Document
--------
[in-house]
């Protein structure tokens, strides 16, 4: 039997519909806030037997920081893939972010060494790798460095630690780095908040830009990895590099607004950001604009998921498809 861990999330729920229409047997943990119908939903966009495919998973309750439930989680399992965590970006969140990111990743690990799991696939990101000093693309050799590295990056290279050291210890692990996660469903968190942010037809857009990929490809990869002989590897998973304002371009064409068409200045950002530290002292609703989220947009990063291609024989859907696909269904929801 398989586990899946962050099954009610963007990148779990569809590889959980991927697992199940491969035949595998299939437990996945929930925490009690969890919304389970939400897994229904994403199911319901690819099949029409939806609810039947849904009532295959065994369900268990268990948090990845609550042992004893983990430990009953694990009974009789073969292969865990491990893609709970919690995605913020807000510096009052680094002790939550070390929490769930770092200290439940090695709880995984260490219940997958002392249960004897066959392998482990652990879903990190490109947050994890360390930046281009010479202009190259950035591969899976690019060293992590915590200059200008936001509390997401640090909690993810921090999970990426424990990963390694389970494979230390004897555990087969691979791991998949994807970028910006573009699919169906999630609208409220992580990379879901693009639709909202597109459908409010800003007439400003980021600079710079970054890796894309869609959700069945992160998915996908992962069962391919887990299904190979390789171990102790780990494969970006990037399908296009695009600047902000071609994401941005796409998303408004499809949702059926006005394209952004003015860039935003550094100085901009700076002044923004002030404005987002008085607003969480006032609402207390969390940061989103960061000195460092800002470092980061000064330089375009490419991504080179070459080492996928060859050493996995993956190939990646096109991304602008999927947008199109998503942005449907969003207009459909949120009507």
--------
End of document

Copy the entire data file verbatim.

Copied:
[in-house]
């Protein structure tokens, strides 16, 4: 039997519909806030037997920081893939972010060494790798460095630690780095908040830009990895590099607004950001604009998921498809 861990999330729920229409047997943990119908939903966009495919998973309750439930989680399992965590970006969140990111990743690990799991696939990101000093693309050799590295990056290279050291210890692990996660469903968190942010037809857009990929490809990869002989590897998973304002371009064409068409200045950002530290002292609703989220947009990063291609024989859907696909269904929801 398989586990899946962050099954009610963007990148779990569809590889959980991927697992199940491969035949595998299939437990996945929930925490009690969890919304389970939400897994229904994403199911319901690819099949029409939806609810039947849904009532295959065994369900268990268990948090990845609550042992004893983990430990009953694990009974009789073969292969865990491990893609709970919690995605913020807000510096009052680094002790939550070390929490769930770092200290439940090695709880995984260490219940997958002392249960004897066959392998482990652990879903990190490109947050994890360390930046281009010479202009190259950035591969899976690019060293992590915590200059200008936001509390997401640090909690993810921090999970990426424990990963390694389970494979230390004897555990087969691979791991998949994807970028910006573009699919169906999630609208409220992580990379879901693009639709909202597109459908409010800003007439400003980021600079710079970054890796894309869609959700069945992160998915996908992962069962391919887990299904190979390789171990102790780990494969970006990037399908296009695009600047902000071609994401941005796409998303408004499809949702059926006005394209952004003015860039935003550094100085901009700076002044923004002030404005987002008085607003969480006032609402207390969390940061989103960061000195460092800002470092980061000064330089375009490419991504080179070459080492996928060859050493996995993956190939990646096109991304602008999927947008199109998503942005449907969003207009459909949120009507």